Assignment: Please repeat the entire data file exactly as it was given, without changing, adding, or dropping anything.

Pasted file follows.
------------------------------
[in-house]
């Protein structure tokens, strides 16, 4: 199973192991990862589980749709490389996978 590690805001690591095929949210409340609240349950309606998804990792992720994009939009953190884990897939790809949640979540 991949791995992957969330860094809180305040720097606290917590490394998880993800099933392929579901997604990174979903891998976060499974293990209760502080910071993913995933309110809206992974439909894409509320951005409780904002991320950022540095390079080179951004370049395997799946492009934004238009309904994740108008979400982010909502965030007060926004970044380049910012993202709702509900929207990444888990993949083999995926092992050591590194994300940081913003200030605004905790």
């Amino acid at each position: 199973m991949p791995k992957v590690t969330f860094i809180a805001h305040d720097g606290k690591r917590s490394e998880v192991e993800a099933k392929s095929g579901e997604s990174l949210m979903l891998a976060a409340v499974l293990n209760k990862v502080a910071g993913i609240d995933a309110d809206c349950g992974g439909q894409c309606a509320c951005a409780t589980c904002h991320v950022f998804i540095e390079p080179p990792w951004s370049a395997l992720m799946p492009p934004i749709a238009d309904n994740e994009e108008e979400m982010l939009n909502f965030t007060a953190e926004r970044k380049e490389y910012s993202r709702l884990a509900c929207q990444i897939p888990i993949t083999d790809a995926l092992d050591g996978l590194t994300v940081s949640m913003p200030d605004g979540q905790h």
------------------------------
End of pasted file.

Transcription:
[in-house]
């Protein structure tokens, strides 16, 4: 199973192991990862589980749709490389996978 590690805001690591095929949210409340609240349950309606998804990792992720994009939009953190884990897939790809949640979540 991949791995992957969330860094809180305040720097606290917590490394998880993800099933392929579901997604990174979903891998976060499974293990209760502080910071993913995933309110809206992974439909894409509320951005409780904002991320950022540095390079080179951004370049395997799946492009934004238009309904994740108008979400982010909502965030007060926004970044380049910012993202709702509900929207990444888990993949083999995926092992050591590194994300940081913003200030605004905790």
């Amino acid at each position: 199973m991949p791995k992957v590690t969330f860094i809180a805001h305040d720097g606290k690591r917590s490394e998880v192991e993800a099933k392929s095929g579901e997604s990174l949210m979903l891998a976060a409340v499974l293990n209760k990862v502080a910071g993913i609240d995933a309110d809206c349950g992974g439909q894409c309606a509320c951005a409780t589980c904002h991320v950022f998804i540095e390079p080179p990792w951004s370049a395997l992720m799946p492009p934004i749709a238009d309904n994740e994009e108008e979400m982010l939009n909502f965030t007060a953190e926004r970044k380049e490389y910012s993202r709702l884990a509900c929207q990444i897939p888990i993949t083999d790809a995926l092992d050591g996978l590194t994300v940081s949640m913003p200030d605004g979540q905790h």